Magazine article The Spectator

Hungarian Rhapsody

Magazine article The Spectator

Hungarian Rhapsody

Article excerpt

Stories from a Book of Liszts

by John Spurling, read by Jonathan Keeble

and Jilly Bond; piano played by János

Balázs (Chrome Audio, 3CDs, 3hrs 16mins,

£ 17.99, www.chromemedia.co.uk)

Time was, or perhaps still is, though my friends long ago learned to behave, that a cutesy gift to musical acquaintances was a long, narrow notepad with the words 'Chopin Liszt' printed at the top and decorated with clefs and notes, free-floating and unplayable without a stave to anchor them.

This witticism relied tenuously on the mispronunciation of Chopin as shoppin' or, though it doesn't quite work for the purpose, choppin'. No doubt many musical folk are delighted to attach these handy smilers to their shoppin' trolleys to prompt them on the grocery trail.

Liszt, at least, is always list, and this is the forgivable wordplay John Spurling, playwright, novelist and critic, uses for the title of his novel The Book of Liszts (Seagull Books, £14), inspired by the Hungarian composer who singlehandedly epitomised the Romantic Age. In a CD note Spurling describes how he suffered a sudden, enduring attack of 'Lisztomania' six years ago after a chance encounter with a recording by the pianist Steven Osborne.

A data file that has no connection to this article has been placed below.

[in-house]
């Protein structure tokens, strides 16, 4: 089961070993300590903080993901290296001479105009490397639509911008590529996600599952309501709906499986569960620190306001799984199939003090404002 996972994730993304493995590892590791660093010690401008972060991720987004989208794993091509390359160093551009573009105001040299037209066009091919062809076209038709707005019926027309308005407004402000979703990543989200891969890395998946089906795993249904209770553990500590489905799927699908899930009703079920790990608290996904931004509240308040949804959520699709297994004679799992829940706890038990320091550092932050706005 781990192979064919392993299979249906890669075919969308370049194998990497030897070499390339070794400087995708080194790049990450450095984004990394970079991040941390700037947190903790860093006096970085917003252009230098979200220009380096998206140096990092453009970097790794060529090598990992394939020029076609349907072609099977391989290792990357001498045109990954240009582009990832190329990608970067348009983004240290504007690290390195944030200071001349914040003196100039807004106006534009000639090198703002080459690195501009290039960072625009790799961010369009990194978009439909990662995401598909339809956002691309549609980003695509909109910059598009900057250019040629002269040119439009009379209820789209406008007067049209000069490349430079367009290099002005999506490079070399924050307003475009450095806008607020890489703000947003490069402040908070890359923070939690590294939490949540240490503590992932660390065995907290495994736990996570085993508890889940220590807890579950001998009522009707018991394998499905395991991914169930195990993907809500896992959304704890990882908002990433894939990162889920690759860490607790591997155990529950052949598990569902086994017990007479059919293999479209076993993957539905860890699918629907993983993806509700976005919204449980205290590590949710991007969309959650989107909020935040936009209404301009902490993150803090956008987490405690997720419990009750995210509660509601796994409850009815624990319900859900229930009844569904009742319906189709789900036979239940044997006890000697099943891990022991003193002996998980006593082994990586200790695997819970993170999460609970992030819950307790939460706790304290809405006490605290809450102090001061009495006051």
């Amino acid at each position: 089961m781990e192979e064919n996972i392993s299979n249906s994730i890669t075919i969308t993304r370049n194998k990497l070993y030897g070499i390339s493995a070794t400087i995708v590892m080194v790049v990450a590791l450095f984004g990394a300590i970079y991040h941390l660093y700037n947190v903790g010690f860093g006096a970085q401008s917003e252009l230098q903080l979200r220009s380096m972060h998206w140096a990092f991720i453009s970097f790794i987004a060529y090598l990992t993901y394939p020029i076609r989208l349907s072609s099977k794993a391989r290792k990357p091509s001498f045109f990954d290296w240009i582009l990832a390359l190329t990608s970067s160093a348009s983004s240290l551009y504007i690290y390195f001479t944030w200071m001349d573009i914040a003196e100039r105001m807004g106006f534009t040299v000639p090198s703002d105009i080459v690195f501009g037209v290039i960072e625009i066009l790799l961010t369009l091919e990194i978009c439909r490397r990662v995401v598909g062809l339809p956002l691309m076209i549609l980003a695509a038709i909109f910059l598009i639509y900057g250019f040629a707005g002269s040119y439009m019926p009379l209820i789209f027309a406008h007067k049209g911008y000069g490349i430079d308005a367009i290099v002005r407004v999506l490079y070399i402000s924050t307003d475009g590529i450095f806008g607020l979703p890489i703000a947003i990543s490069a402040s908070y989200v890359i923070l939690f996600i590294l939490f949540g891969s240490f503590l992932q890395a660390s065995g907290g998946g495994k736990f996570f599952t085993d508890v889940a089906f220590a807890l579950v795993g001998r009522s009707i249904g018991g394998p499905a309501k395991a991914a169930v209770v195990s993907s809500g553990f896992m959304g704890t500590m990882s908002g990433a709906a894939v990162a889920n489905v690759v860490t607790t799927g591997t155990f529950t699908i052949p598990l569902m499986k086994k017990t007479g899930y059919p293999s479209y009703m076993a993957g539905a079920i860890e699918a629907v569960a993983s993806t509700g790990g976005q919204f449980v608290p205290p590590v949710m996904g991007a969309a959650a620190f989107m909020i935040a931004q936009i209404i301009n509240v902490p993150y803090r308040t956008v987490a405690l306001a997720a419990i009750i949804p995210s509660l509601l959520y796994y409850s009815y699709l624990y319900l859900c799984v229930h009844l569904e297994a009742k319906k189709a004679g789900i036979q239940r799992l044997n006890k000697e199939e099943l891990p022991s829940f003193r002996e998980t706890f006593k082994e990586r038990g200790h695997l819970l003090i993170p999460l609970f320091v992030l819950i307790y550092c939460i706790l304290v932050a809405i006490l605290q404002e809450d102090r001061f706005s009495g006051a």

That expression - Lisztomania -was coined by Heinrich Heine as early as December 1841, when Liszt began a tenweek residency in Berlin, playing before the King of Prussia and being heaped with honours. The pianist-composer's fame was at its height. Europe was in his thrall. He, together with his hero, the devilish violinist Paganini, invented the idea of musical celebrity. Aged 30, he was virile and godlike in appearance. Women fainted at the sight of him. His fervour, religiosity and extravagantly chaotic behaviour, forgetting in which drawer he might have hidden his earnings, merely added to his mystique.

Little wonder that his lost manuscripts still turn up in salerooms to this day. …

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